HOW THE DOLLAR AND TRADE DEFICIT CRISIS
WOULD HAVE EMERGED UNDER GOLD STANDARD
Chih Kwan Chen
(Jan. 24 , 2004)
It is shown that under a gold standard scheme the same Dollar and trade
crisis as we are in today could have developed. This exercise dispels the
misunderstanding that the current Dollar and trade deficit crisis is due to the lack of
gold standard. Due to the simplicity of gold standard this exercise also shows the true
nature of the crisis which otherwise may be obscured by the complexity of modern
monetary system. The transfer of the purchasing power and the living standard from
the trade surplus country, which starts the crisis by its mercantilistic instinct, to the trade
deficit country is computed explicitly and the final course of the crisis is discussed.
The current Dollar and trade-imbalance
crisis of the world is due to the liberalization of merchandise trade on
whereas nations are allowed to freely manipulate the value of their currencies to distort the flow of merchandise. The rising gold price is a simple reflection of this crisis. However, there are some who misunderstand this crisis as caused by the lack of gold standard and misinterpret the rising gold price as the market inkling to return to gold standard. In this article we will first show that under a gold standard scheme, exactly the same Dollar and trade-imbalance crisis can emerge, thus dispel this misunderstanding. In Section 3 we will make the gold standard scheme under consideration more quantitative so that we can calculate explicitly to show that as the crisis developes, it is the purchasing power and living standard of the trade surplus nation that will be transfered to the trade deficit nation. This implies that the nation which has started the "competitive devaluation" is actually the economic loser and the trade deficit nation is the benefactor. The underlining mechanism of the crisis in this simple gold standard scheme is not very much different from the real world of modern monetary system, and this exercise helps us to understand why the mercantilistic Japan, whose only economic policy seems to be the competitive devaluation of Yen against Dollar, has assigned herself into the spiral of prolonged recession and deflation, whereas the huge trade deficit country, USA, is doing economically so well. The last section of this article is devoted to the study of whether this crisis may end or can sustain itself indefinitely.
2. The Developement of a Trade Imbalance Crisis under a Gold Standard Scheme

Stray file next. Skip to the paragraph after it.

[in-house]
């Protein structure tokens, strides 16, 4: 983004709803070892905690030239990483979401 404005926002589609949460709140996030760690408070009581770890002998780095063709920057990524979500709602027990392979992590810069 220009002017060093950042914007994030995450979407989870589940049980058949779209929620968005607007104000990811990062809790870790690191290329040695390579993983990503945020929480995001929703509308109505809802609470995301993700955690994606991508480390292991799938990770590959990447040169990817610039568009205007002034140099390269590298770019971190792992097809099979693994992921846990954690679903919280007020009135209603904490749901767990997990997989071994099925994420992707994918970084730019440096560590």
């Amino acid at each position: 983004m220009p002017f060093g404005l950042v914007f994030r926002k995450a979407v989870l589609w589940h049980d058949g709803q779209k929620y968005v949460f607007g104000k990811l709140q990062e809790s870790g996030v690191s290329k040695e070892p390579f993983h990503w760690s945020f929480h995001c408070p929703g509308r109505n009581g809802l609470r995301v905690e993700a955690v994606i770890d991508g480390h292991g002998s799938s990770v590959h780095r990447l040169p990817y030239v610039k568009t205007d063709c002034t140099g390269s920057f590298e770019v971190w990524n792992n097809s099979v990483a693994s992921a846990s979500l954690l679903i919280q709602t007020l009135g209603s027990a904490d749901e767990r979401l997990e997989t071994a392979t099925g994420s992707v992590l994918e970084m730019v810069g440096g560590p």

Let us assume that the whole world consists of two nations which have same size of land and population, have same amount of gold, and both of them do not have any military force. We also assume that populations and amount of gold are fixed. The two nations are both under gold standard so their currencies are 100% convertable to gold. Furthermore, to simplify the matter, two nations are assumed to have exactly similar industrial and agriculture bases, same kind of natural resources, and both nations do not use any checking, saving and any kind of banking accounts; in other words every transcations are done by cash and their money supplies consist of cash only. Therefore, two nations are exact twins except one is called "USA" with a currency called "Dollar", and the other is called "Japan" with a currency called "Yen". Now suppose the rates of exchange to gold for both "Dollar" and "Yen" are such that one "Dollar" equals one gram of gold, and one "Yen" also equals one gram of gold; at this exchange rate let us assume that the cost of production of everything in "USA" and in "Japan" are the same. This condition is called a "steady state" here. In this "steady state" trade between "USA" and "Japan" is not feasible. Suppose someone transport a Japanese product to "USA". The breakeven sales price of the product in "USA" must equal to its production cost in Japan plus the transportation cost, and it will always be higher than the price of the same product made in "USA" since the production costs of the product in "Japan" and in "USA" are the same under the exchange rate of one "Yen" equals one "Dollar". Thus in this steady state, each nation just keeps going by itself without the need of any trade with the other party.